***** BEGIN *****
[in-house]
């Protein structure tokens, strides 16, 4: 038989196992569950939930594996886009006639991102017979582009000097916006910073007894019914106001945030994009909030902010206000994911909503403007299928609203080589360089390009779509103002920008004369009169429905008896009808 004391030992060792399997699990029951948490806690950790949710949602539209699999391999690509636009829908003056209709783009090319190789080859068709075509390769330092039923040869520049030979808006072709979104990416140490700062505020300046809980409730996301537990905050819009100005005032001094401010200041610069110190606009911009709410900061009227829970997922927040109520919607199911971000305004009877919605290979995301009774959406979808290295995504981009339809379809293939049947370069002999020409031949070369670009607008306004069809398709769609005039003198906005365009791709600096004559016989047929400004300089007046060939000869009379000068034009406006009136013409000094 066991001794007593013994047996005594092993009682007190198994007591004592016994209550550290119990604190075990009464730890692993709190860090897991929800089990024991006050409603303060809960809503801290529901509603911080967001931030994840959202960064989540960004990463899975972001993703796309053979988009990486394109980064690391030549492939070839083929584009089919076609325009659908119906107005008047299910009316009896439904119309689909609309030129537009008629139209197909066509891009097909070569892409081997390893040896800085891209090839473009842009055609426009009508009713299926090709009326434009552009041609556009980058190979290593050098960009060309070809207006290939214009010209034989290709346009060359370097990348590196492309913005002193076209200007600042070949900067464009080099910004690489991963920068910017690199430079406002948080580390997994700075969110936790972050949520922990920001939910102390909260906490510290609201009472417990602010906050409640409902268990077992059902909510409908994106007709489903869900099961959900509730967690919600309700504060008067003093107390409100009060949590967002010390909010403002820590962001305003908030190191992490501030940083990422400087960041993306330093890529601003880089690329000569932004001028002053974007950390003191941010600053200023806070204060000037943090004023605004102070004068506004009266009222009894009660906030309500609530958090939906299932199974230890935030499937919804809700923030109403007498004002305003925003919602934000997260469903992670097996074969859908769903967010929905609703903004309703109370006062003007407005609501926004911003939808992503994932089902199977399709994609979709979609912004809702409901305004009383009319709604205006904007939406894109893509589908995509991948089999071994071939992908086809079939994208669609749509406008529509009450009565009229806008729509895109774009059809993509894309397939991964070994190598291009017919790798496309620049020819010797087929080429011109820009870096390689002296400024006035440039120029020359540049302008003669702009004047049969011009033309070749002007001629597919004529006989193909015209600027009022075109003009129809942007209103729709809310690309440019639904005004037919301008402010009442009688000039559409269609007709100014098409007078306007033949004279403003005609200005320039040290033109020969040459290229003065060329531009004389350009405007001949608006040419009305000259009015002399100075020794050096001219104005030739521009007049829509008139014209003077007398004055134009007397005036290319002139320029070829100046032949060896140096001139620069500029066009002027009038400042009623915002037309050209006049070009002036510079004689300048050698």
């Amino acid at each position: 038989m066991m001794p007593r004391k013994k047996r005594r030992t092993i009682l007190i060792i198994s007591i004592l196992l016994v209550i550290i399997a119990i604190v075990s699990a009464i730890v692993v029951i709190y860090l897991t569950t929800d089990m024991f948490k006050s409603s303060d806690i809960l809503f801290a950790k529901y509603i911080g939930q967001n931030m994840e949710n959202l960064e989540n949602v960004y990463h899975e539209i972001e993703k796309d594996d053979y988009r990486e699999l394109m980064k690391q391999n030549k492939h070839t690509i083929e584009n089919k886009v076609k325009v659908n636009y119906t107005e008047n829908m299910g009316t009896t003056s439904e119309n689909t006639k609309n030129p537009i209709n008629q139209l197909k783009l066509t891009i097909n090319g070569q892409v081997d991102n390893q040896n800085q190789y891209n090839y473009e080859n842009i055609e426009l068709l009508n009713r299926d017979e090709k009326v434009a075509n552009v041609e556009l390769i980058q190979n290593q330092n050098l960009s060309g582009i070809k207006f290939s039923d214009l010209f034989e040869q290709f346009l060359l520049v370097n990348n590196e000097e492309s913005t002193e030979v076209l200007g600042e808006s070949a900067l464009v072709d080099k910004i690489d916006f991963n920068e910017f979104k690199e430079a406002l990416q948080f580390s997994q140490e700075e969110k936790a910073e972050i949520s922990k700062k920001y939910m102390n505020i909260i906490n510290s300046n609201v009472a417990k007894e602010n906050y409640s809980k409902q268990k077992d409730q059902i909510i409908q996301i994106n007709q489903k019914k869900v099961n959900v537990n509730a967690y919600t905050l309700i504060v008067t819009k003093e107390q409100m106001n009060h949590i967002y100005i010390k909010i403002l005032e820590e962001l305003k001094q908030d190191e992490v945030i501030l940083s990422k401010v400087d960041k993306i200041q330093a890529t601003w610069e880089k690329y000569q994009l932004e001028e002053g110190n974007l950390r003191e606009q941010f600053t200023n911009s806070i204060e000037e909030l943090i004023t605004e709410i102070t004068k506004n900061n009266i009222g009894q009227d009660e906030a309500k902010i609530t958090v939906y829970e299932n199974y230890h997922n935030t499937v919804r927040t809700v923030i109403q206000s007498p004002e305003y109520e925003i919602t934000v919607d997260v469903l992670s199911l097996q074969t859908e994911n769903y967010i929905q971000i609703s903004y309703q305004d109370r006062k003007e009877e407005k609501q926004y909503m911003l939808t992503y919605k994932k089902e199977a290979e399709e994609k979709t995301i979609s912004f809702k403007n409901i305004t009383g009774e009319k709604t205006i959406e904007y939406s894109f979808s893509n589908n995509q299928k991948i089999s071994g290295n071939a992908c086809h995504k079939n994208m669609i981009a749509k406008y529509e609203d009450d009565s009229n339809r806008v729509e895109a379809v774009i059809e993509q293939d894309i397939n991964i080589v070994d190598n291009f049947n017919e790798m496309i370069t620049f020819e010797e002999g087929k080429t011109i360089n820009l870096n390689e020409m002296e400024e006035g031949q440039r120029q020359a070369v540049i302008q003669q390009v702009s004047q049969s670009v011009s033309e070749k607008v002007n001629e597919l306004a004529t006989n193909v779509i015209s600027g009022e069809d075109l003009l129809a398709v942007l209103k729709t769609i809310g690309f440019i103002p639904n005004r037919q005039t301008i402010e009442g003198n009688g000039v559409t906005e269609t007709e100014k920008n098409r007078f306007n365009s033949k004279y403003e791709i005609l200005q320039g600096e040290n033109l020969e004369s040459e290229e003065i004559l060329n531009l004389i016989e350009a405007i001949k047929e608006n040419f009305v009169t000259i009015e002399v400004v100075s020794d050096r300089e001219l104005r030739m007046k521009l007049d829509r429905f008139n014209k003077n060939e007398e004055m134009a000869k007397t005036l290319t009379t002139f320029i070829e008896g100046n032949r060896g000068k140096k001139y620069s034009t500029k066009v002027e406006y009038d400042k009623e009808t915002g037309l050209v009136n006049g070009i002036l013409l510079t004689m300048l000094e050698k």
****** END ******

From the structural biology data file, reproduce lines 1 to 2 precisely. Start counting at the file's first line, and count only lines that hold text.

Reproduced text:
[in-house]
């Protein structure tokens, strides 16, 4: 038989196992569950939930594996886009006639991102017979582009000097916006910073007894019914106001945030994009909030902010206000994911909503403007299928609203080589360089390009779509103002920008004369009169429905008896009808 004391030992060792399997699990029951948490806690950790949710949602539209699999391999690509636009829908003056209709783009090319190789080859068709075509390769330092039923040869520049030979808006072709979104990416140490700062505020300046809980409730996301537990905050819009100005005032001094401010200041610069110190606009911009709410900061009227829970997922927040109520919607199911971000305004009877919605290979995301009774959406979808290295995504981009339809379809293939049947370069002999020409031949070369670009607008306004069809398709769609005039003198906005365009791709600096004559016989047929400004300089007046060939000869009379000068034009406006009136013409000094 066991001794007593013994047996005594092993009682007190198994007591004592016994209550550290119990604190075990009464730890692993709190860090897991929800089990024991006050409603303060809960809503801290529901509603911080967001931030994840959202960064989540960004990463899975972001993703796309053979988009990486394109980064690391030549492939070839083929584009089919076609325009659908119906107005008047299910009316009896439904119309689909609309030129537009008629139209197909066509891009097909070569892409081997390893040896800085891209090839473009842009055609426009009508009713299926090709009326434009552009041609556009980058190979290593050098960009060309070809207006290939214009010209034989290709346009060359370097990348590196492309913005002193076209200007600042070949900067464009080099910004690489991963920068910017690199430079406002948080580390997994700075969110936790972050949520922990920001939910102390909260906490510290609201009472417990602010906050409640409902268990077992059902909510409908994106007709489903869900099961959900509730967690919600309700504060008067003093107390409100009060949590967002010390909010403002820590962001305003908030190191992490501030940083990422400087960041993306330093890529601003880089690329000569932004001028002053974007950390003191941010600053200023806070204060000037943090004023605004102070004068506004009266009222009894009660906030309500609530958090939906299932199974230890935030499937919804809700923030109403007498004002305003925003919602934000997260469903992670097996074969859908769903967010929905609703903004309703109370006062003007407005609501926004911003939808992503994932089902199977399709994609979709979609912004809702409901305004009383009319709604205006904007939406894109893509589908995509991948089999071994071939992908086809079939994208669609749509406008529509009450009565009229806008729509895109774009059809993509894309397939991964070994190598291009017919790798496309620049020819010797087929080429011109820009870096390689002296400024006035440039120029020359540049302008003669702009004047049969011009033309070749002007001629597919004529006989193909015209600027009022075109003009129809942007209103729709809310690309440019639904005004037919301008402010009442009688000039559409269609007709100014098409007078306007033949004279403003005609200005320039040290033109020969040459290229003065060329531009004389350009405007001949608006040419009305000259009015002399100075020794050096001219104005030739521009007049829509008139014209003077007398004055134009007397005036290319002139320029070829100046032949060896140096001139620069500029066009002027009038400042009623915002037309050209006049070009002036510079004689300048050698």